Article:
Immediate surgical exploration under anesthesia was planned. After nasotracheal intubation patient placed in left semi lateral position, oral entry wound of the tooth brush was exposed [Figure 4] and the distal end of tooth brush in the oral cavity was cut and removed at the right retro molar trigone region. Upper left central incisor tooth removed the rest of the oral cavity and oropharynx inspected for other injuries. External approach was planned for removal of proximal head of tooth brush, under CT scan guidance the proximal position of tooth brush was identified as being posteromedial and inferior to right mastoid tip. Incision of about 3 cm is taken along the posterior border of sternocleidomastoid so as to allow for adequate exposure of the tissue. Tip of tooth brush identified by meticulous dissection. The surrounding areas were carefully dissected taking care to avoid damage to arch of Atlas and carotid vessels. Proximal part of tooth brush removed in toto by gentle dissection [Figure 5]. Intra oral wound was closed approximating superior constrictor and faucial pillars by 3.0 vicryl. Mucosal injury was repaired by 2.0 vicryl. Nasogastric tube was placed, and tube feedings were given for 7 days postoperatively. Postoperative period was uneventful and patient recovered. Patient did not develop any postoperative complications and recovered well and regained activities normally without any deficits.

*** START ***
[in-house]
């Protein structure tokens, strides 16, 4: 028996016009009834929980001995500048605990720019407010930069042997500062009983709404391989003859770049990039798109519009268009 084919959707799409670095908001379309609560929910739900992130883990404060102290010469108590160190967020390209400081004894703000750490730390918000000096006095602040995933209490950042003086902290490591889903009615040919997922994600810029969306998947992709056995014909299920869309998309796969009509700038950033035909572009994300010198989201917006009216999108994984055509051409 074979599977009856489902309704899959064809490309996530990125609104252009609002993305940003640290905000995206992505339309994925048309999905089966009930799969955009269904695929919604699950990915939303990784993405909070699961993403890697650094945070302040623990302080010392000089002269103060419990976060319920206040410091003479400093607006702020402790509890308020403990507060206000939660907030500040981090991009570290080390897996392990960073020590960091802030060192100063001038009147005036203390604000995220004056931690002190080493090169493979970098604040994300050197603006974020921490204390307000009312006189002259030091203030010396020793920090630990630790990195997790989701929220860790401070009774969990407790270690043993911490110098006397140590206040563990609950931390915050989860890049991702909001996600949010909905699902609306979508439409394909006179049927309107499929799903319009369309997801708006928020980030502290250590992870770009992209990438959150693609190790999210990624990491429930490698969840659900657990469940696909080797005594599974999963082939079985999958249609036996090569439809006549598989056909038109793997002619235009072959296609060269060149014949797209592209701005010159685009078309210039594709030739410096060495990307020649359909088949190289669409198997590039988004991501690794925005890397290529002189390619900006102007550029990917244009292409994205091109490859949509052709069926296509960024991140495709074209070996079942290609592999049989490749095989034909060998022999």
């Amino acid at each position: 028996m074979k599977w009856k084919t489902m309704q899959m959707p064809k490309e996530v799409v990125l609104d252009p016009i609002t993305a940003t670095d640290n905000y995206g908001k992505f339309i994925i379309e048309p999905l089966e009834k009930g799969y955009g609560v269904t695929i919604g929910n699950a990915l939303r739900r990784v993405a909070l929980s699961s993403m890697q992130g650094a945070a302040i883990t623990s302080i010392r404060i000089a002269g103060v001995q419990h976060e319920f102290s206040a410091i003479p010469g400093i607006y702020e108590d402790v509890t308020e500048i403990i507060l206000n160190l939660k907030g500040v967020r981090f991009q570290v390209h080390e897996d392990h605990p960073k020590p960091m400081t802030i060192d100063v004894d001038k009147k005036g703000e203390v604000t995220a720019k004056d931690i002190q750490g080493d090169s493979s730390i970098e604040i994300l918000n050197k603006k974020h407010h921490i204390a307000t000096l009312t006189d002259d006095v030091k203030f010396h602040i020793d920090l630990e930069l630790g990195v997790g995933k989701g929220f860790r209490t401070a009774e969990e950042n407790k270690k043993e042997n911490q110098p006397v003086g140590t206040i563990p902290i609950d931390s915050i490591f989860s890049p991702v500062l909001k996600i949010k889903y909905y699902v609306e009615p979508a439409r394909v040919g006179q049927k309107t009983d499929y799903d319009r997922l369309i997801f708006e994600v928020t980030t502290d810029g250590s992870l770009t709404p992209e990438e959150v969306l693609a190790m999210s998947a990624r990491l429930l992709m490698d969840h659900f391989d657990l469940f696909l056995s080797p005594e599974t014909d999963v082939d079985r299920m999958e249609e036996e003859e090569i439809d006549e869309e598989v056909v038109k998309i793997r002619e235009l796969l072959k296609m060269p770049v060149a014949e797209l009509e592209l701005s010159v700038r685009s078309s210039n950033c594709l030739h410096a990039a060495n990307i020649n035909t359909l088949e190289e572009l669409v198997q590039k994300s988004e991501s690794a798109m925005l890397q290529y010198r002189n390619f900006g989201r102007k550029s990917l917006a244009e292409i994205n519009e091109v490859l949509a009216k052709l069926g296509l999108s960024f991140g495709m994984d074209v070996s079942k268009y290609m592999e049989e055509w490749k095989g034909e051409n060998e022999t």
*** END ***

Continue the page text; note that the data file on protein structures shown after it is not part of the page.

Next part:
Figure 4: Intraoperative photograph of the surgical exploration of the external wound

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Figure 5: Foreign body tooth brush specimen after successful removal

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  Discussion Top


Tooth brush injuries commonly occur at gingivobuccal sulcus, buccal fat pad, soft palate, anterior faucial pillar, and pharynx. [1],[2] Blunt injuries to the oropharynx are often ignored. [3],[4] However, sharp injuries of oropharynx are often associated with profuse bleeding. [5],[6] Rarely, a blunt injury of oropharynx may occur and may not result in bleeding. In our case, it was a blunt, smooth hard tooth brush that penetrated oropharynx. It is essential to note the history of epilepsy in all such cases as it is probably the precipitating factor due to profound gag reflex associated with oropharynx. [7],[8] These ignored innocuous looking injuries have been reported to cause internal carotid artery dissection and thrombosis leading to cerebral infarction and neurological complications. [9],[10] Patient may at a later stages present with neurological symptoms immediately or after a lucid interval of 3-28 h after injury. It is, therefore, recommended that any patient with a lateral palate or peritonsillar wound should be admitted and observed for at least 48 h. In severe cases, the tooth brush can penetrate into parapharyngeal space causing sepsis and late complications. It is mandatory to get a CT, preferably with 3D reconstruction, so as not miss an embedded piece deep in the tissues. Imaging also helps us to know the status of the surrounding great vessels, vertebrae, or any developing abscess entering the deep neck spaces causing widespread emphysema within the neck. [11]